I went to bed that night thinking that in the morning, I'd try to exchange my 9 pm train ticket for the first train out of Dodge. When this turned out prohibitively expensive, I became determined to make the most out of the day. And it was a better day. I saw a few churches, a couple of sculptures, a pretty street here and there, though it still didn't impress me as "best European destination"-worthy, in my opinion.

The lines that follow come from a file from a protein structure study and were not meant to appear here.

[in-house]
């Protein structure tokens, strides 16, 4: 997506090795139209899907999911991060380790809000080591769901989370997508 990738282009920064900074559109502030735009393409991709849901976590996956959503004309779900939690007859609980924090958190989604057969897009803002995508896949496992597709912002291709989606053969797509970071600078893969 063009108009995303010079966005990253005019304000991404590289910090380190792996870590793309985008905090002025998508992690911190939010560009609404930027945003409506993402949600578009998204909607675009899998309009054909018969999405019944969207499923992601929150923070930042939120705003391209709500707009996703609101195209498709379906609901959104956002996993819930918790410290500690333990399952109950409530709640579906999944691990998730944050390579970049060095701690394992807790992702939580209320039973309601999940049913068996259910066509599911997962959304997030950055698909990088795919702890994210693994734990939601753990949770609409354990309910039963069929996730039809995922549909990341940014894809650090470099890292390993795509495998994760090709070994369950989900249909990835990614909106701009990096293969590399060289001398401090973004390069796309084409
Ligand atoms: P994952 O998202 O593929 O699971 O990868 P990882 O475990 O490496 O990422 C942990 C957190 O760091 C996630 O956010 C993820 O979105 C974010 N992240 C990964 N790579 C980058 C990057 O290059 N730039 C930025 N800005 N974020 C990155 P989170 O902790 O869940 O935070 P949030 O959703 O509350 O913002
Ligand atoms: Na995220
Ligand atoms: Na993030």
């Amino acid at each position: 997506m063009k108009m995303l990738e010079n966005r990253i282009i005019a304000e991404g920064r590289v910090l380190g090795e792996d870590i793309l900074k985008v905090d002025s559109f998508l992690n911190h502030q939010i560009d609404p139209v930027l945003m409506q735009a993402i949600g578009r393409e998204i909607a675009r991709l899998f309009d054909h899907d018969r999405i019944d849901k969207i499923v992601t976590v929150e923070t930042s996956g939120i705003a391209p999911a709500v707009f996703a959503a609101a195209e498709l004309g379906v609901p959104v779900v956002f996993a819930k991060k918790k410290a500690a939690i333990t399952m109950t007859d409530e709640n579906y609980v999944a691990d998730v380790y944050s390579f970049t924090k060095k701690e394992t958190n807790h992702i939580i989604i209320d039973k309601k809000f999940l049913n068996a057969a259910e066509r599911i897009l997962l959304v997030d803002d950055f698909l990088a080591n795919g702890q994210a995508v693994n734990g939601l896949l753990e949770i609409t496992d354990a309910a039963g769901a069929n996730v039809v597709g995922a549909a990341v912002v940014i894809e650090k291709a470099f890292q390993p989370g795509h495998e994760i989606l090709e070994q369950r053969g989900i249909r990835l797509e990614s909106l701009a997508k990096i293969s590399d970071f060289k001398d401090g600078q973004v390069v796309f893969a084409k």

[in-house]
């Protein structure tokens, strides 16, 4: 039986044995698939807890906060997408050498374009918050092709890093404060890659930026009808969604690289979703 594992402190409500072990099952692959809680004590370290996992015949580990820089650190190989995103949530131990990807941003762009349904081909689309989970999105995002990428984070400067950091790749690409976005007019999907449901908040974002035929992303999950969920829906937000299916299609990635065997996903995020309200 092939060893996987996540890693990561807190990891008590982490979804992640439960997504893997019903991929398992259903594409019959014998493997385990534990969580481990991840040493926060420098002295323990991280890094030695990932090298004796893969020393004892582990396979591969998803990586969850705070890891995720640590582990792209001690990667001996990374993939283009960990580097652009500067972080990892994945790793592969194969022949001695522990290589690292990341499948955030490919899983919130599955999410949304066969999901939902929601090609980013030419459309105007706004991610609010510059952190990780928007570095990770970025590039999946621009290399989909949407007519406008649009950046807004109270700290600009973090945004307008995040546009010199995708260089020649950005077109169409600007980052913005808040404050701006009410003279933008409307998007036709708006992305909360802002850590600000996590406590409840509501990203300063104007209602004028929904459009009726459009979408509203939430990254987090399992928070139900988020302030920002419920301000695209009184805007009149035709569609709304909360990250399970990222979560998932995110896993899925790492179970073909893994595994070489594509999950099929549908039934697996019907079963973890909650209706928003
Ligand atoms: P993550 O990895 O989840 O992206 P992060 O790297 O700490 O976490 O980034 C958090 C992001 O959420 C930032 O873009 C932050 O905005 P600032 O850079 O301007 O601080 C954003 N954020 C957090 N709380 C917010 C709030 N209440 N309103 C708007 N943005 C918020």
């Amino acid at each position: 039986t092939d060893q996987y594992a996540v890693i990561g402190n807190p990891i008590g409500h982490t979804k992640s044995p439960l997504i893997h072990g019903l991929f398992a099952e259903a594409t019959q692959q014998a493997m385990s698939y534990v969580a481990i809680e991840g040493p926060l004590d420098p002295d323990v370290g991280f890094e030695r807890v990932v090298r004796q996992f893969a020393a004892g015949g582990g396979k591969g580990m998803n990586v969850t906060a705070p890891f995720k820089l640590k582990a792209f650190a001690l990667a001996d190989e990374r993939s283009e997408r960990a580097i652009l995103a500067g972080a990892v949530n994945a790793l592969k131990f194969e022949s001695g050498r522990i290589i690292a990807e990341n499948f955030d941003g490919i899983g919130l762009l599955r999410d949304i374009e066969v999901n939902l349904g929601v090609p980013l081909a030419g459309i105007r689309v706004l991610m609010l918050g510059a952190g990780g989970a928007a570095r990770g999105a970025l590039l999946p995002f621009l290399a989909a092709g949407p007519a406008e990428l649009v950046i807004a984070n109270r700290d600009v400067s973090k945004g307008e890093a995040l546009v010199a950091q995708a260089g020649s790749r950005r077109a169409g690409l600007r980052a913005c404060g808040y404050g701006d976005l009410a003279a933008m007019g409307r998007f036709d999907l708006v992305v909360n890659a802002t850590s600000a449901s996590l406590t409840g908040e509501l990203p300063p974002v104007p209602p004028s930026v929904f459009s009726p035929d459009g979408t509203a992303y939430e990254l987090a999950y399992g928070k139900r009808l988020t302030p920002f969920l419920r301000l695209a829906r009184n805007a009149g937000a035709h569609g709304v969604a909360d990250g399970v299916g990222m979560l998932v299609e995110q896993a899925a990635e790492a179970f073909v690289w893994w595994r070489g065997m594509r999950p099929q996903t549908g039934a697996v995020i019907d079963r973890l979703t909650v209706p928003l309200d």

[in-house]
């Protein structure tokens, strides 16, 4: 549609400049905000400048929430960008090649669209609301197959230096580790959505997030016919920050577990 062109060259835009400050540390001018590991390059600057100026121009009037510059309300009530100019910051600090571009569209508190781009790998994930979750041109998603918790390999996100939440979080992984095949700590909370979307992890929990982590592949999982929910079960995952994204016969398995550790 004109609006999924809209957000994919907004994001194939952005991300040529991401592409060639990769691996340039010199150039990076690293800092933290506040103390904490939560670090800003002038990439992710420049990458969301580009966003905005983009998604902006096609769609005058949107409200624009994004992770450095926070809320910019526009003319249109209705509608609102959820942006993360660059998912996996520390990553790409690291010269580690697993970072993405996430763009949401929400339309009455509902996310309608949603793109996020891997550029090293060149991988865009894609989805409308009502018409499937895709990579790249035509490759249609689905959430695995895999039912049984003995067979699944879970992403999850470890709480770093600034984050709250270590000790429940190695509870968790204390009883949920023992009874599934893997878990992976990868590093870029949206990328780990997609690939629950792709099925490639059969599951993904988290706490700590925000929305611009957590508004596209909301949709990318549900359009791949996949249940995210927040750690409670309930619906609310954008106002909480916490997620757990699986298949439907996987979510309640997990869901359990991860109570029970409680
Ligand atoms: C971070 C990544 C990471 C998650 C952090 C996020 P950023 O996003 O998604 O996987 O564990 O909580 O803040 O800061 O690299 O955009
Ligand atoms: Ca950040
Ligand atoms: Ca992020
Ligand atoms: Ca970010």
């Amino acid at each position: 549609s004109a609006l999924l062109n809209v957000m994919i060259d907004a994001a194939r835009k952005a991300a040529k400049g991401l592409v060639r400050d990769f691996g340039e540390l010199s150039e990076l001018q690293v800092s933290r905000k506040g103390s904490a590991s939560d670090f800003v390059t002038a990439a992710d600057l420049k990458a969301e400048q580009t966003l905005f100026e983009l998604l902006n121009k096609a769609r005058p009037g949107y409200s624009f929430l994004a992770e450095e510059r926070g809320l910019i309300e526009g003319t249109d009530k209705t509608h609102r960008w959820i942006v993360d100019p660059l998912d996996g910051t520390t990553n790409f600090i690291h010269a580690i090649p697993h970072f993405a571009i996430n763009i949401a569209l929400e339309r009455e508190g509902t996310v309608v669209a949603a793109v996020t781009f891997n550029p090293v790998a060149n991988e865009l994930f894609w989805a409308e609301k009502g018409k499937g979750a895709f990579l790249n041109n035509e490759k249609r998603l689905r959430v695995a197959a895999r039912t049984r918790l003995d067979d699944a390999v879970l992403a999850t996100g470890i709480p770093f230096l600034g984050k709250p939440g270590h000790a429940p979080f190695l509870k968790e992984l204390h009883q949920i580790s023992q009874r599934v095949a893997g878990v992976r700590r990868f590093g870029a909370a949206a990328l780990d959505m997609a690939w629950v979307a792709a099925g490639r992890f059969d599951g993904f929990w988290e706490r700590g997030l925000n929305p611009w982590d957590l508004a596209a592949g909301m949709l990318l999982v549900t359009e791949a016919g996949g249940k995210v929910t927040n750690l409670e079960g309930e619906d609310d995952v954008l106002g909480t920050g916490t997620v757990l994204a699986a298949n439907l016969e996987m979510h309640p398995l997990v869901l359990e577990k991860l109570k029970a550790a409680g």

The main reason the next day was better was because I referred to Laurent's suggestions, which he'd kindly written down for me. I had a nice, if not memorable, lunch at a cafe he recommended. I walked through the squares he'd written down, which were lively and interesting. And I found the rooftop bar at Mama Shelter, a hipster hotel, where I enjoyed a phenomenal glass of wine (what else?) while feasting on the view of the city. I also did a one-hour Tuk Tuk tour so I could see the major monuments without putting another 10 miles on my shoes and, at some point in the afternoon, I got caught up in the absurd throng of tourists shopping on the rue Sainte Catherine, a 1.2 km promenade of store after store after store, many of them American chains. (Yeah, I don't get it either.) There was an outpost of Galeries Lafayette there as well, and I popped in so I could use the bathroom, only to find smelly plastic cabins that required 50 centimes to enter. I've seen these types of toilettes on the streets of Paris, but in Galeries Lafayette? It was this sort of thing, plus the signs everywhere in Bordeaux reminding you that you're under video surveillance, that raised this New Yorker's red flags.